American Express Canada has had a diverse workforce for many years but, with much-expected growth in the company, it needed to do more to attract, retain and develop skilled immigrants, said Nancy Steele, director of technologies at the Markham, Ont.-based firm. As a solution, Steele initiated a skilled immigrant strategy.
“The broader strategy was to look at talent in general across the organization,” said Steele. “As we’re going to grow, take on new people and invest a lot in Canada, we looked at what we’re going to do to keep up the pace of growth and diversify a little bit.”
The strategy, implemented in 2009, earned Steele the Canadian HR Reporter Individual Achievement Award at this year’s Immigrant Success Awards in Toronto, presented by the Toronto Region Immigrant Employment Council (TRIEC). Now in its fifth year, the awards recognize leadership and innovation in recruiting and retaining skilled immigrants in the Toronto region.
As Steele was looking at ways to hire new employees, she realized there needed to be more work done to hire immigrants.
“There were a lot of gaps in the process of how we hire and recruit, where we hire and recruit and the type of talent we were getting,” she said. “There were many opportunities we didn’t see.”
To recruit skilled immigrants, Steele worked with TRIEC and organized a mass recruitment day. TRIEC brought in 200 immigrants and 10 managers went though the interview process with the recruits, said Steele. There have been two sessions like this to date, with another one scheduled in the coming months, and 11 skilled immigrants have been hired through the program, so far, she said.
To retain skilled immigrants, Steele implemented initiatives to encourage these employees to grow within the company.
“We looked at strategies to improve the process to help these individuals not only get better jobs or jobs that are more suited to their skills, but develop them when they’re on-site and help them progress in their career,” she said.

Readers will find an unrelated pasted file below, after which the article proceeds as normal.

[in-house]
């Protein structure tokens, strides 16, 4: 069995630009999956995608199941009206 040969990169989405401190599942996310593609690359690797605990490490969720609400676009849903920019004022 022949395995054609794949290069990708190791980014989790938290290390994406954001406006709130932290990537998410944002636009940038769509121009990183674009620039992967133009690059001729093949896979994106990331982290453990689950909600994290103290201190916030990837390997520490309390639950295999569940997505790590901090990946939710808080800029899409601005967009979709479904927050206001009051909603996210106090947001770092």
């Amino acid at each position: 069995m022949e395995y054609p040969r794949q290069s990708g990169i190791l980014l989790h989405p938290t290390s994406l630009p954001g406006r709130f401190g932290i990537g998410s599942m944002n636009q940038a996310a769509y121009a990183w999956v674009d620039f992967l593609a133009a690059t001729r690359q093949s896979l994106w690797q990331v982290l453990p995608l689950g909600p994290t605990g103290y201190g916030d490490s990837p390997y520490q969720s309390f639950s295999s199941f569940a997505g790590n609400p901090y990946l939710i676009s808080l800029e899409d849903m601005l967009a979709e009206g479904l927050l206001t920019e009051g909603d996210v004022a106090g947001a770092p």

Language training is available for those skilled immigrants whose language skills may not be “quite as robust” as what is needed, she said.
Managers undergo cross-cultural training to learn how to understand the challenges immigrants might be facing and evaluate any potential gaps in their training or performance, so they can coach them appropriately, said Steele.
The next step is to spread the strategy across more departments at the 600-employee organization, not just the technologies division, said Steele.
“When you’re solving a problem and you look at it from one angle, the diverse perspectives the immigrants can bring to the table are probably more valuable than people who don’t have that background,” she said.
Innovative onboarding and integration practices are a top priority at Deloitte, earning the organization the Toronto Star Award for Excellence in Workplace Integration. Before new immigrants even start at Deloitte, they are paired with a work buddy to answer their questions and help them navigate through the organization and the Canadian culture, said Yezdi Pavri, vice-chairman at Deloitte.
During orientation week, new hires are introduced to a wide variety of networks they can join, including the Career Mom network, the Asian Nation network and the Canadian Black Professionals network, he said.
“The idea is not to create silos but allow people a safe and comfortable environment to connect to people with similar backgrounds,” said Pavri. “(Members) feel they are with people that are like-minded, they can express themselves more fully and openly and talk about challenges that people might be experiencing within that particular group.”
Immigrants also have access to language training, if needed, and cross-cultural training to ease the transition into the Canadian workforce.
Skilled immigrants have created a business advantage at the transportation division of Thales Canada in Toronto, earning the company the RBC Immigrant Advantage Award. Ninety per cent of business is done globally and having a diverse employee population has helped the organization win bids in regions where it has staff who are familiar with the culture and the language, said Michael MacKenzie, chief operating officer of the transportation division at Thales Canada.
“It’s a real competitive advantage to have members on our team who really understand the customer’s culture and values and who can communicate with them in the local language,” said MacKenzie. “Having those capabilities really allows us to break down barriers and more effectively provide solutions that meet the unique needs of the global customers.”
Having a diverse workforce and employing skilled immigrants is very important to Thales Canada in helping the company maintain long-term relationships with clients and yielding tangible results for business, said MacKenzie. In turn, the company has a high level of immigrant satisfaction, with a 95-per-cent retention rate among skilled immigrant employees.
“There is a significant benefit from having a diverse workforce in terms of the richness of solutions we generate in our business,” he said. “Having people with diverse backgrounds and experiences and being able to bring them together allows for a much stronger solution.”
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